A sweeping insurance reform bill was signed into law by the Governor on May 23, 2019. The law creates two entirely new sections in Chapter 627 of the Florida Statutes, which governs Insurance Contracts. The bill creates Section 627.7152, Florida Statutes, which regulates assignment agreements that are regularly known in the industry as Assignment of Benefits (“AOB”). The bill also creates Section 627.7153, Florida Statutes, which expressly authorizes an insurer to contractually prohibit an insured from assigning their post loss benefits if certain conditions are met. The bill goes into effect on July 1, 2019.
I. FLA. STAT. 627.7152: Regulation Of Assignment Agreements
Fla. Stat. 627.7152 substantially regulates any contracts assigning post loss benefits of an insurance contract. Specifically, Fla. Stat. 627.7152 provides 1) the required language and provisions that must be contained within an assignment agreement; 2) substantial rescission rights to insureds; 3) limitations to the right of an assignee to collect attorney’s fees against an insurer in litigation; 4) prohibits an assignee from collecting any fee from the insured except for the deductible, betterment or contracted work; 5) conditions precedent to filing suit against an insurer.
a. Required Language in Assignment Agreements
If your business ever performs work in consideration of an assignment of insurance benefits you now must revise your contractual agreements to comply with seven (7) separate requirements, which are:
- Contract Must be in Writing;
- Contain a Provision Allowing Rescission (discussed in more detail below);
- Contain a Provision Requiring the Assignee to Notify the Insurer of the Assignment within Three (3) Days of Execution of the Assignment Agreement;
- Contain a Written, Itemized, Per-Unit Cost Estimate of the Services to be Performed;
- Must Relate Only to Work to Protect, Repair, Restore or Replace a Dwelling or Structure or to Mitigate Against Further Damage;
- Contain a Required Notice in Bolded All Caps in at Least 18 Point Uppercase Font; and
- Contain a Provision Requiring the Assignee to Indemnify the Assignor if an assignment of benefits is Given when the Insured’s Insurance Contract Prohibits, in whole or in part, AOB’s.
Importantly, Fla. Stat. 627.7152(2)(d) states “[a]n assignment agreement that does not comply with this subsection is invalid and unenforceable.”
b. The Insured’s Right to Rescind an Assignment Agreement
One of the required provisions in the new law is the obligation of the assignee to include a contractual right to rescind in any contract containing an assignment of benefits. The language in the statute regarding rescission is a little cumbersome and hard to understand. However, the statute requires three different rights of rescission to be contained within an assignment agreement. First, the assignor must have the right to rescind the assignment agreement within fourteen (14) days of execution of the agreement by giving written notice. Second, if work hasn’t been “substantially completed” within thirty (30) days after the work is scheduled to commence then the assignor can rescind the assignment agreement by written notice. Third, thirty (30) days after the assignment agreement is signed, and no commencement date is listed in the contract, contractor/assignee has not “begun substantial work on the property” the assignor can rescind by giving written notice.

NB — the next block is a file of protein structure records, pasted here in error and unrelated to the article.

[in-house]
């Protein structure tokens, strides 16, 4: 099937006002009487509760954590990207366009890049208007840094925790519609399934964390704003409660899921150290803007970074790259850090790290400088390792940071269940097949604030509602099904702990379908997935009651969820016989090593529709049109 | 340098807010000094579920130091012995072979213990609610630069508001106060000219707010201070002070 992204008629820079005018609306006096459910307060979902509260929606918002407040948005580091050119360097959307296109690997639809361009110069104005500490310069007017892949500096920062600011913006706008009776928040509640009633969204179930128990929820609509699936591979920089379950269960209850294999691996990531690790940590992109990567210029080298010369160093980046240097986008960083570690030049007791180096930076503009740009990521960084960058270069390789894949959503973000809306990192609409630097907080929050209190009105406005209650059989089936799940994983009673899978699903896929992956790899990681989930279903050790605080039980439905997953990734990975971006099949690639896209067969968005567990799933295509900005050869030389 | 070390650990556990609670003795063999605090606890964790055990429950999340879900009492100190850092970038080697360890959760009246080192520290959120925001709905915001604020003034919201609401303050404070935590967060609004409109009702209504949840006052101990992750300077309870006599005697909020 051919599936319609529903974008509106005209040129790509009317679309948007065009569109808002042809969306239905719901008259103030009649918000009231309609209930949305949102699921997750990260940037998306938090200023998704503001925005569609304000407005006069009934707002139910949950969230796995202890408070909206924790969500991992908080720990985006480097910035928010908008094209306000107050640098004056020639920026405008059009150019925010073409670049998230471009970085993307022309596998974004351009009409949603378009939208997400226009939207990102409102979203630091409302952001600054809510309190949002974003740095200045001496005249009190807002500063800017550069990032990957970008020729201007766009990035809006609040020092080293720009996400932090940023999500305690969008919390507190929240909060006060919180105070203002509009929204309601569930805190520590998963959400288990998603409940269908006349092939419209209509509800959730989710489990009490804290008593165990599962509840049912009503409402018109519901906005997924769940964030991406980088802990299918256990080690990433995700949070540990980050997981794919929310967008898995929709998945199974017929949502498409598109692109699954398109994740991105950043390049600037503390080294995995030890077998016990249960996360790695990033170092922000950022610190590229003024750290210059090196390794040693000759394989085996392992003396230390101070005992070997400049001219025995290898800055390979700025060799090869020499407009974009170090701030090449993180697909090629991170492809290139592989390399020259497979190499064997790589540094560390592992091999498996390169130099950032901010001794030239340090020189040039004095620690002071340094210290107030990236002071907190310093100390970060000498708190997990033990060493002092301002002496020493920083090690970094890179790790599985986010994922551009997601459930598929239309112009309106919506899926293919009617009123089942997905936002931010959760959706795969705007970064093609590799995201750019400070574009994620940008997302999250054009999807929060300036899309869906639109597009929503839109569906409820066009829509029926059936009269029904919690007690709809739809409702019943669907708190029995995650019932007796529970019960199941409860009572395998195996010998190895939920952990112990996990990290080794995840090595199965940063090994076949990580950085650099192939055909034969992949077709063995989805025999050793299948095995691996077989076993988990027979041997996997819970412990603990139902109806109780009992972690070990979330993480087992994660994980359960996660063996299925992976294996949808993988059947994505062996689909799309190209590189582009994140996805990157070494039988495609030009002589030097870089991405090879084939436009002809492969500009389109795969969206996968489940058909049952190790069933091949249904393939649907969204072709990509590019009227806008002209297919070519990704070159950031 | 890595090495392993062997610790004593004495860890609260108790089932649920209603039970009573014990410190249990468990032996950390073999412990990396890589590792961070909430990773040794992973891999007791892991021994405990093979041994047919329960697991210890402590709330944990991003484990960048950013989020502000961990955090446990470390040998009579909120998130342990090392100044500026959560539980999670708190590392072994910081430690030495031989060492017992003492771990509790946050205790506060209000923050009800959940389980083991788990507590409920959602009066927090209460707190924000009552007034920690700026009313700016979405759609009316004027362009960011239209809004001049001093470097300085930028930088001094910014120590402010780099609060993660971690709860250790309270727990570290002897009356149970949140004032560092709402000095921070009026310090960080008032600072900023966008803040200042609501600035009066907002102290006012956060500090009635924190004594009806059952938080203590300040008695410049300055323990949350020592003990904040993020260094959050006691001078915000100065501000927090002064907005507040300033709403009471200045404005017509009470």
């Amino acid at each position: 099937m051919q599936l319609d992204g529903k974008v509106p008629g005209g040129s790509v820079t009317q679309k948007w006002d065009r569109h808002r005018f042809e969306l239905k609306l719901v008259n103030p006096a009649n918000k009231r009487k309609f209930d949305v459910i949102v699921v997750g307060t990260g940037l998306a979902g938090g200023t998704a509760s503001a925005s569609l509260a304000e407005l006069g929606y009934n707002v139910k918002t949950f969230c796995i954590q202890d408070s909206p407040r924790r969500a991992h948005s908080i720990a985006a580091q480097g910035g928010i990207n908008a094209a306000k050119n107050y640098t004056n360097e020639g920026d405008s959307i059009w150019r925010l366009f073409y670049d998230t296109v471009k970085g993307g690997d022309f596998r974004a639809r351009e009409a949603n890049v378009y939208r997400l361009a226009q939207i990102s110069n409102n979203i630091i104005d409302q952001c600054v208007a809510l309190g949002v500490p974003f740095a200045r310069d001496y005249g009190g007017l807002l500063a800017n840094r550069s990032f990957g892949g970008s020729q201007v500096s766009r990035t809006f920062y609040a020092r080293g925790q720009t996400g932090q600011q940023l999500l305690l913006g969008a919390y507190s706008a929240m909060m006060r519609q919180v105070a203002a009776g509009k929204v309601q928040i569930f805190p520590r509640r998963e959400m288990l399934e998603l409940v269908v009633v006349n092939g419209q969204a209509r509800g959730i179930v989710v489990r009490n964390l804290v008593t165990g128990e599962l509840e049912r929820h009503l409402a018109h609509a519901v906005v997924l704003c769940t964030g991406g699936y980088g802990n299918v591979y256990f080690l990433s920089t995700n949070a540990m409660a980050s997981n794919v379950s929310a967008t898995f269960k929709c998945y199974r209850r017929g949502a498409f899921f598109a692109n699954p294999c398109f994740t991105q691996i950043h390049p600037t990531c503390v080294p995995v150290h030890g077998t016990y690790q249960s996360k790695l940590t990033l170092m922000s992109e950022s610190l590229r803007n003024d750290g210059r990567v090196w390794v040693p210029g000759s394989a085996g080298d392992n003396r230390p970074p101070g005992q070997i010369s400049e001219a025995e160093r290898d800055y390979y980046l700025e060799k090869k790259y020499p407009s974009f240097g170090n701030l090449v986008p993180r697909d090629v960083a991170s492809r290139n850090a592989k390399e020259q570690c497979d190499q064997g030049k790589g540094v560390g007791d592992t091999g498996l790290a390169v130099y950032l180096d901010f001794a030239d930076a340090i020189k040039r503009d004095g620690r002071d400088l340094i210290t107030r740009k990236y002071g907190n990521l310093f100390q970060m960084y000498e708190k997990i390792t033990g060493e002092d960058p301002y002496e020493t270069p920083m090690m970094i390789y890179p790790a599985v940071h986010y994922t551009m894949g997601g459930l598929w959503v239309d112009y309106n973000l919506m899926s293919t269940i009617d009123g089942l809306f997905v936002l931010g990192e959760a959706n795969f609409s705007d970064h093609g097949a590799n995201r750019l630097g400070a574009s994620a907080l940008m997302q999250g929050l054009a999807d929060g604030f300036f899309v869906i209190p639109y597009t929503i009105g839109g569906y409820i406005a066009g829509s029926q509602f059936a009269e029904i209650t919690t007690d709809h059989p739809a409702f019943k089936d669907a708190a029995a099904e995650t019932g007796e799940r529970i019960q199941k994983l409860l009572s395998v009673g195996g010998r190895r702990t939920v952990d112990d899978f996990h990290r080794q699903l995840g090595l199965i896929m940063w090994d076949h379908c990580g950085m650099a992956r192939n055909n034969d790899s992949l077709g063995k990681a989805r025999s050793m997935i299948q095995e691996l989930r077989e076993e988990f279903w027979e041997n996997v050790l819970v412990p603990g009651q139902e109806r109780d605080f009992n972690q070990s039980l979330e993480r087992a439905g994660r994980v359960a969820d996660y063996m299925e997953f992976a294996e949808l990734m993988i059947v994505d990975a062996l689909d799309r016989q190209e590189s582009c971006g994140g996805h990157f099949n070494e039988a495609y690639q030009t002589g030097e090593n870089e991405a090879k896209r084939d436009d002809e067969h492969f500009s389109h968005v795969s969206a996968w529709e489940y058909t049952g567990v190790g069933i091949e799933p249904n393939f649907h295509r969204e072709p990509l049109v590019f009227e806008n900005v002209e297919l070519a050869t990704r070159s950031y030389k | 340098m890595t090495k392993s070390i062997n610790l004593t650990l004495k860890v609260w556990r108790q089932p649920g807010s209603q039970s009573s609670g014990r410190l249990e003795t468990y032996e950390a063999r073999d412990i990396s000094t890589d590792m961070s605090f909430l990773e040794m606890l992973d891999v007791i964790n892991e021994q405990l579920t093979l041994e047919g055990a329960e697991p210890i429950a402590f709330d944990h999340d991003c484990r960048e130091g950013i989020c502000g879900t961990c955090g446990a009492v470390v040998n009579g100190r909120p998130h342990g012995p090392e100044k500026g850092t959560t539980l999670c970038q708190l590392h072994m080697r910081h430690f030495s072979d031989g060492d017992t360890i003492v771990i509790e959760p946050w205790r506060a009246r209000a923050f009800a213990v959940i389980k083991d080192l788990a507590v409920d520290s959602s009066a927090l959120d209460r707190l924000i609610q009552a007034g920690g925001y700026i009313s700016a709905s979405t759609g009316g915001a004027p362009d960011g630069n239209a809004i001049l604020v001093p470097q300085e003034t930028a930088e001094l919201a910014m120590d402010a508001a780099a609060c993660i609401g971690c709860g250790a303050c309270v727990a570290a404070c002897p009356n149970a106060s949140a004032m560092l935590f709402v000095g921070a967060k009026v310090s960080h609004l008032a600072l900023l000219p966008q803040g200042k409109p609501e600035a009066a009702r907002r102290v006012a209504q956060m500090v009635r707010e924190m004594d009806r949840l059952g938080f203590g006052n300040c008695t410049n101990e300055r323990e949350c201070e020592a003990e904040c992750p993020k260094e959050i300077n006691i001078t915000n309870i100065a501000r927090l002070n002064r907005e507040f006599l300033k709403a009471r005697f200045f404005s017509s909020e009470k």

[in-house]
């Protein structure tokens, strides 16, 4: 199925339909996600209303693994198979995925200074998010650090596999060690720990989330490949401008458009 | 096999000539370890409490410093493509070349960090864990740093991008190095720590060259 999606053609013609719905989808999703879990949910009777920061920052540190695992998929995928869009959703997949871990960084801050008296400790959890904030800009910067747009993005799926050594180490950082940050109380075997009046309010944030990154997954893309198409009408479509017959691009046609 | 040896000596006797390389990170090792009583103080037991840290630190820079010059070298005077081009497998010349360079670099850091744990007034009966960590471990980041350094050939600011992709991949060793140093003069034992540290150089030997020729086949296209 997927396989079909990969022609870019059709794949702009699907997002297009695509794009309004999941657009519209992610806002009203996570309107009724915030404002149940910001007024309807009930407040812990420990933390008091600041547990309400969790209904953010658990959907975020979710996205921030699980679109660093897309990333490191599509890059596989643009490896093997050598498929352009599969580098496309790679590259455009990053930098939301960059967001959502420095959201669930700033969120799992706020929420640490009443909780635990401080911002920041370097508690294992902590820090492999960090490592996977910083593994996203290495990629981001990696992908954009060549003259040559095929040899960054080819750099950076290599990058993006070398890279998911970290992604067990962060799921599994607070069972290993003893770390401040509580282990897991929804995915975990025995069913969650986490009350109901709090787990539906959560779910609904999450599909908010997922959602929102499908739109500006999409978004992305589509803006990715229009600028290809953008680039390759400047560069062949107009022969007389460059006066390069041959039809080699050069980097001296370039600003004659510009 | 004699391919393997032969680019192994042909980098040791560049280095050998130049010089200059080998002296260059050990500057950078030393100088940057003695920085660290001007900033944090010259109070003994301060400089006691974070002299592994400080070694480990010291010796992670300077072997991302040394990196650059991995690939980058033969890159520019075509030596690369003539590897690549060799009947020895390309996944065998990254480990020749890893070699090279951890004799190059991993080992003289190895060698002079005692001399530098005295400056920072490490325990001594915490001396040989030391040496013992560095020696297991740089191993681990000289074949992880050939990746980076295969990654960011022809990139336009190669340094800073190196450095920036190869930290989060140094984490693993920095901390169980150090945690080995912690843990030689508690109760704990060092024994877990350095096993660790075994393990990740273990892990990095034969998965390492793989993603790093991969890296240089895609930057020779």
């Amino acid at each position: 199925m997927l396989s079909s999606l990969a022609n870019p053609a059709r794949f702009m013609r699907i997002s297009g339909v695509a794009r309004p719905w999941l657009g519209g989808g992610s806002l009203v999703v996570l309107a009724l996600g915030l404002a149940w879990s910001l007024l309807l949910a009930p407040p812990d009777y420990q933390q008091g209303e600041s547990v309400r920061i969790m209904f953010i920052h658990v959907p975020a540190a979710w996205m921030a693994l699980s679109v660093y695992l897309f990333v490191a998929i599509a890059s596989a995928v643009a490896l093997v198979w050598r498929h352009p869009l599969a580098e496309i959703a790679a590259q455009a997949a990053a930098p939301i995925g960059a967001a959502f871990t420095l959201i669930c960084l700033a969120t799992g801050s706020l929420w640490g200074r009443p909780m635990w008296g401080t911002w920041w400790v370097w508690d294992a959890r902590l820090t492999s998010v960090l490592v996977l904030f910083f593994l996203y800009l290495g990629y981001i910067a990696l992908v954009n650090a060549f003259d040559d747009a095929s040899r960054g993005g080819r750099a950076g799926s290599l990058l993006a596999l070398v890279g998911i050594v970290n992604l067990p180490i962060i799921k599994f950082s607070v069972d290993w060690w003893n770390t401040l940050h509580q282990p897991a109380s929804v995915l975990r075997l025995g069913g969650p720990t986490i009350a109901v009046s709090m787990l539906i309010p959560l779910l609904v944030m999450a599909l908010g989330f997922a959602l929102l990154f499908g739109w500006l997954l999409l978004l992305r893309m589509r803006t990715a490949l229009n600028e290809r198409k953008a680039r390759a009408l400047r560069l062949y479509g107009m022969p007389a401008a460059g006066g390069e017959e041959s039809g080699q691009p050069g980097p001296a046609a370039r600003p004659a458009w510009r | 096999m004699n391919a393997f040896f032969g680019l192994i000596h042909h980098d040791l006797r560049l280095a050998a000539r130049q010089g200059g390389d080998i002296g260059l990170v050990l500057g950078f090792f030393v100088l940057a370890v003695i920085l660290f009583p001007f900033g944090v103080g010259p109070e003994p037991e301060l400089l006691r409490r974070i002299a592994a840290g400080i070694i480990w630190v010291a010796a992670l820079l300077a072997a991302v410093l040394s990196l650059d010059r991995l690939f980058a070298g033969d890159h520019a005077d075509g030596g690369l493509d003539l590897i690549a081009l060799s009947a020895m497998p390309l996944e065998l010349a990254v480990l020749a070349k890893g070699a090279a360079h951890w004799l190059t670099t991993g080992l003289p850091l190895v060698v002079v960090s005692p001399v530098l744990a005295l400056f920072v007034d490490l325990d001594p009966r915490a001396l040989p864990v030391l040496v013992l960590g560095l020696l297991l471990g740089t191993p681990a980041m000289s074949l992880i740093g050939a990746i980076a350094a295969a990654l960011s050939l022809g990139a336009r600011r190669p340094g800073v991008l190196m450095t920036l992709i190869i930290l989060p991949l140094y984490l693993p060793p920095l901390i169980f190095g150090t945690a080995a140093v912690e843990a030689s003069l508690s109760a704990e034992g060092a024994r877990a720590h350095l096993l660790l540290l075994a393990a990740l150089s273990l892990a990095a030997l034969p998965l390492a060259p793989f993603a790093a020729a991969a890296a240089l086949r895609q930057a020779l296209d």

If the contractor doesn’t include a commencement date in their assignment agreement the window to perform is tight. The new law may prevent a contractor utilizing an AOB from ordering materials or performing work prior to fourteen (14) days from execution of the assignment agreement.  If a commencement date isn’t listed in the contract then work must have substantially begun before day thirty (30), after execution date. This may be a very tight window if the assignee can’t practically order materials until day fifteen (15), after execution date.
The statute makes no express exception that would prohibit the right to enforce rescission in emergency situations. However, the statute does contemplate the use of an assignment of benefits in emergency situations because the statute limits the amount of the assignment in emergency circumstances to the greater of $3,000.00 or 1% of the Coverage A limit. Additionally, one of the seven (7) required provisions in an assignment agreement is that it contain a written, itemized, per-unit cost estimate for the services to be performed. Given that rescission is available fourteen (14) days after the assignment agreement is signed, that an itemized cost estimate (which may not be possible to provide in an emergency situation) must be included in the assignment agreement and that the assignment in an emergency situation is limited to $3,000 or 1% of Coverage A, it is not clear if an assignment agreement has any real world application in an emergency situation. Time will tell if this statute negatively impacts the ability of property owners to hire competent contractors after an emergency situation.
c. An AOB Acts as a Limited Waiver to Sue a Named Insured